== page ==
Propagation by Cuttings in Humidity Chamber (Sandpaper Vine)

I've seen the Sandpaper Vine's flowers many times in photos all over the internet and found them amazingly beautiful. The fact that the flower colors of violet and blue aren't as common as the reds and yellows in the tropics makes this vine even more appealing to me.

The Sandpaper vine's scientific name is Petrea volubilis. Unlike the white Porana volubilis (which I also have), this vine isn't aggressively twining at all. Petrea volubilis's other common names are Queen's Wreath, Purple Wreath, Blue Bird Vine and Fleur de Dieu (Flower of God)).


So when I found that my favorite garden shop in the south, Robelle Garden Center had it, I was ecstatic. It was only accidental though because I was looking for the Bauhinia kockiana at that time. I settled to buying just one Sandpaper Vine.




After a couple of weeks, I transferred the vine in a big pot. The seedling bag I got it with seemed to be small. I wanted it to grow quickly and become robust because I had intentions of propagating it.

Here is the Sandpaper vine in a bigger garden clay pot.



Cutting the Branch of the Petrea Volubilis or Queen's Wreath or Purple Wreath

After a couple more weeks, I knew it grew a little more and has settled in the garden clay pot. I wanted the Sandpaper vine to appear more of a tree than a bush, much like the first photo above. Therefore I concluded that removing extra branches at or near the base would be one way to have a compact base.

The photo below shows a zoomed in image of the Sandpaper vine plant in the garden clay pot.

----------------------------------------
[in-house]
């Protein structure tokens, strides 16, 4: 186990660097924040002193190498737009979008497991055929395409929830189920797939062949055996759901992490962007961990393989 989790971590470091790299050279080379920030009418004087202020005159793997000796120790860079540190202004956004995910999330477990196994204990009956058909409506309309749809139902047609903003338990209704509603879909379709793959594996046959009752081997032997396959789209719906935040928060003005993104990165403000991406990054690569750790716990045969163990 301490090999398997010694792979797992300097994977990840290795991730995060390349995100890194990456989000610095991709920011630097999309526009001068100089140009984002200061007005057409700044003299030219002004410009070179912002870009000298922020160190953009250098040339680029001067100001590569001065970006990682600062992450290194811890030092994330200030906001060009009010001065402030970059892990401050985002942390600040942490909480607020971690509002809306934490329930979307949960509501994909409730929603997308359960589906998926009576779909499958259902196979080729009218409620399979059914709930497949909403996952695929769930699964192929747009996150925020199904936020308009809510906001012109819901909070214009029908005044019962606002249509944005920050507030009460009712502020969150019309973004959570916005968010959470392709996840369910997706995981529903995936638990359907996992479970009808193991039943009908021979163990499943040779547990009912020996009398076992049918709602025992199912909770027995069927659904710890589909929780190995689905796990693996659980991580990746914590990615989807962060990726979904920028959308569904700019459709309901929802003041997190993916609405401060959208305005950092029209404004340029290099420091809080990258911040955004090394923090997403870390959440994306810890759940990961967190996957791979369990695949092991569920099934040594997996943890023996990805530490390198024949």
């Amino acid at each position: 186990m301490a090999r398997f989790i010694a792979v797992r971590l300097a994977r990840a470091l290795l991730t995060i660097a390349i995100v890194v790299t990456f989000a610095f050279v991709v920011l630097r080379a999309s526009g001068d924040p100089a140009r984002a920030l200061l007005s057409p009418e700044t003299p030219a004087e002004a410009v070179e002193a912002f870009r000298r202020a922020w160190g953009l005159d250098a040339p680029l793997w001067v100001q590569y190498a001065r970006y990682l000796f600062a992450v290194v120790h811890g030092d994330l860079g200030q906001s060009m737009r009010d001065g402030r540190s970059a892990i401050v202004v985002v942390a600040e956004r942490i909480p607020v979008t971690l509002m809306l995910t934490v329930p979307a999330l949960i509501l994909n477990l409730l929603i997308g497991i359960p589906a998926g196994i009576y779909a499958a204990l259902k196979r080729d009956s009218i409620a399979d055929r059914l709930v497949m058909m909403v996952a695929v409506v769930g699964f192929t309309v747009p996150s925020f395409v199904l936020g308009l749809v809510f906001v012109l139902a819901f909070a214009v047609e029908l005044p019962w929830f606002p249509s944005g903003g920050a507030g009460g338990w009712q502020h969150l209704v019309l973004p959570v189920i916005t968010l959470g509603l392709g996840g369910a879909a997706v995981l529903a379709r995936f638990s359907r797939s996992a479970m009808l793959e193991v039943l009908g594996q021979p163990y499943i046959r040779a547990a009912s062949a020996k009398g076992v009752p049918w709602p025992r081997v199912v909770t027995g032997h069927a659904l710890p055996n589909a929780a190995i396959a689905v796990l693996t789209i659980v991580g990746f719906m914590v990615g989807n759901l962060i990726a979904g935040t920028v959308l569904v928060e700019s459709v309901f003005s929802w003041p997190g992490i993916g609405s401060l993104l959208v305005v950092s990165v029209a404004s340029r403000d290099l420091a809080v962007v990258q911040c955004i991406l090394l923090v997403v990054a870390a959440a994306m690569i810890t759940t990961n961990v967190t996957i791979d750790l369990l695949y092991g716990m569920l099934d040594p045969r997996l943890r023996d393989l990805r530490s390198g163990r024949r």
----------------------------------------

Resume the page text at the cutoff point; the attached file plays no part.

Notice that the plant has two main branches. I wanted to retain the two and remove extra side branches. So I cut the extra branch on the left branch at a point shown by the red line.





Planting the Petrea Volubilis or Sandpaper Vine Stem Cutting

The cut branch of the Sandpaper vine allowed me to try a propagation technique using a humidity chamber. I've used the misting method for hard to propagate cuttings like the Rangoon Creeper. But I thought of using the humidity chamber method this time.

The humidity chamber I used was simply a plastic bag that covered the Sandpaper Vine cutting in the seedling bag. Here are the steps I followed.

Materials

  • Seedling bag
  • Potting medium or soil mix of your choice
  • Sandpaper Vine (Petrea volubilis) stem cutting with two nodes
  • Large clear or translucent plastic bag
  • Short Tie wire

Procedure

  1. Prepare moist (not soggy) potting medium in a seedling bag.

  2. Cut the leaves of a four-leaf stem cutting in half. A four-leaf stem cutting would have two nodes. Cutting the leaves in half prevents the excessive transpiration of water.

  3. Plant the stem cutting in the potting medium burying the stem up to 1 1/2 inches.

  4. Put the planted stem cutting inside a large plastic bag as shown below.


  5. With a piece of tie wire, tie the top of the plastic bag to close and seal it. Position the humidity chamber in partial shade. This stem cutting gets early morning sun only and is in shade (but bright light) for the rest of the day. I placed the humidity chamber in the nursery racks I built.


  6. Every three days, untie the wire and open the plastic bag. Look for browned or blackened leaves. If there is partial discoloration, cut away the browned or blackened parts of the leaves with a pair of sharp pruning shears or scissors. If totally discolored, remove them.




    Also remove any dropped or detached leaves. These debris invite mold or fungus growth if left inside the bag. If all the leaves dropped, then the stem cutting has failed.

  7. After inspecting and the stem cutting is still fine, close the plastic bag with a tie wire. Do not mist or water the stem cutting.


    Notice that I placed other stem cuttings inside the plastic bag as well. There is a Bauhinia kockiana cutting and several rose cuttings.

  8. The stem cutting would root after three weeks. It would likely have produced a new pair of leaves by then.


  9. Place in partial shade and gradually to direct sunlight until ready for replanting.

I was successful with this method during the month of July. Around this time, humidity is high as observed in the charts shown in this article.

In summary, here's a video clip of the steps for your reference:





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